If serious multilateralism is to be a viable option to unilateral action in international security, then the organizations, institutions, and individuals involved in multilateralism must present themselves as credible and honest alternatives by which states can secure their security at lower costs than they could on their own. Yesterday, Mohammed ElBaradei, the executive director of the International Atomic Energy Agency, displayed why so many people are so skeptical of the ability of the UN and its related institutions to provide real international security. In the aftermath of the North Korean nuclear tests and in the midst of Iran ramping up its own enrichment programs, did ElBaradei warn these countries about their flagrant violations of international law, institutional commitments, and international norms? Of course not. To the contrary, ElBarabdei warned that sanctions could empower hardliners in both countries, stated that he does not believe Iran is pursuing nuclear weapons, and argued that North Korea's nuclear test was a "cry for help."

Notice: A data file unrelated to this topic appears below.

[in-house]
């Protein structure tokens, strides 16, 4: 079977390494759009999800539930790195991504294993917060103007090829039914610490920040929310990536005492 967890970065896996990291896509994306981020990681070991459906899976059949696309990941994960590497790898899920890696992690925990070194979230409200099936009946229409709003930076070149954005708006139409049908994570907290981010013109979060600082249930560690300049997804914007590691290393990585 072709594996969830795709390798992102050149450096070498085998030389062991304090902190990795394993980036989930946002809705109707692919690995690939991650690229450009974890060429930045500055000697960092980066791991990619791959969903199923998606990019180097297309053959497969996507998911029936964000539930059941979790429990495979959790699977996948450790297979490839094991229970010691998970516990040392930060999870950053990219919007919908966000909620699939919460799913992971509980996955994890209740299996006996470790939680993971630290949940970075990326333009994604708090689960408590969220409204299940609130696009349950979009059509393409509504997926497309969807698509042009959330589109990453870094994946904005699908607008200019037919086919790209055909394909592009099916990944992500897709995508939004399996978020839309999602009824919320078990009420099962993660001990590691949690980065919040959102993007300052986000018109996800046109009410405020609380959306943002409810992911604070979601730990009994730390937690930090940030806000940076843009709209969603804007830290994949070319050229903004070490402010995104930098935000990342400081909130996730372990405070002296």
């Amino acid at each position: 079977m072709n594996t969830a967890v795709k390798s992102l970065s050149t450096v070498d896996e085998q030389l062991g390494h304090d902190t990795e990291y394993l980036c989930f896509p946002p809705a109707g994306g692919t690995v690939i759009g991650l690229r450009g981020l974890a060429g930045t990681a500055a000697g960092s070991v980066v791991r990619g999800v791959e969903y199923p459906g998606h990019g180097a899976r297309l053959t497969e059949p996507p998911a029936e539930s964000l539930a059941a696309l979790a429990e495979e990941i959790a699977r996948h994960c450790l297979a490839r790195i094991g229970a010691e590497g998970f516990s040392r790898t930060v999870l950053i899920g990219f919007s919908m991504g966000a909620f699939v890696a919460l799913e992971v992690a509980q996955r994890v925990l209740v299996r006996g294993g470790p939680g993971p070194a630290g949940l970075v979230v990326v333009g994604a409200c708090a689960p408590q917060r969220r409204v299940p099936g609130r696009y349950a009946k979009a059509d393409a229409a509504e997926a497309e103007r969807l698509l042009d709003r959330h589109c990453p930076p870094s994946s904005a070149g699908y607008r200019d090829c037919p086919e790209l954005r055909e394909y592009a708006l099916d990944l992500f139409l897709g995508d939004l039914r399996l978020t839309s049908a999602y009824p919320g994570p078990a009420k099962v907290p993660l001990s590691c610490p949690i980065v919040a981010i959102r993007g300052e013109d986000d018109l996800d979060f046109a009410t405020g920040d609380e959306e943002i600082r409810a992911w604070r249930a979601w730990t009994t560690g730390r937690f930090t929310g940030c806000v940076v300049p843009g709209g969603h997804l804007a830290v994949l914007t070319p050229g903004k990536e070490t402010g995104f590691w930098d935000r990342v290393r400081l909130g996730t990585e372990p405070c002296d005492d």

This is so absurd as to almost be unbelievable. The UN Security Council which oversees the IAEA has condemned the actions of both states, passed sanctions against North Korea, warned Iran not to continue its path, and has clearly expressed the will of the international community that the proliferation of weapons of mass destruction will be not be acceptable and will not be tolerated. If states are going to put their trust to any degree in international institutions to preserve international security, those institutions must step up to the plate in the face of threats. The more the UN refuses to enforce its own laws and punish states like Iran and North Korea that break their own legal commitments, the less any state will look to the UN as a guarantor of international peace.
Regardless of one's opinion of the invasion of Iraq, a large part of President Bush's reluctance to wait (not that waiting would have altered the outcome) on the UN inspections was a lack of faith that the UN would do anything meaningful to punish Iraq. Time and time again, from silence, if not almost cooperation, in the face of genocide, to a failure to even be able to condemn states that illegally develop WMD, the unwillingness of the UN and other international institutions to chastise and punish undermines the efficacy of those institutions. ElBaradei's comments are both dangerous and foolhardy, and undermine the very mission he purports to be advancing.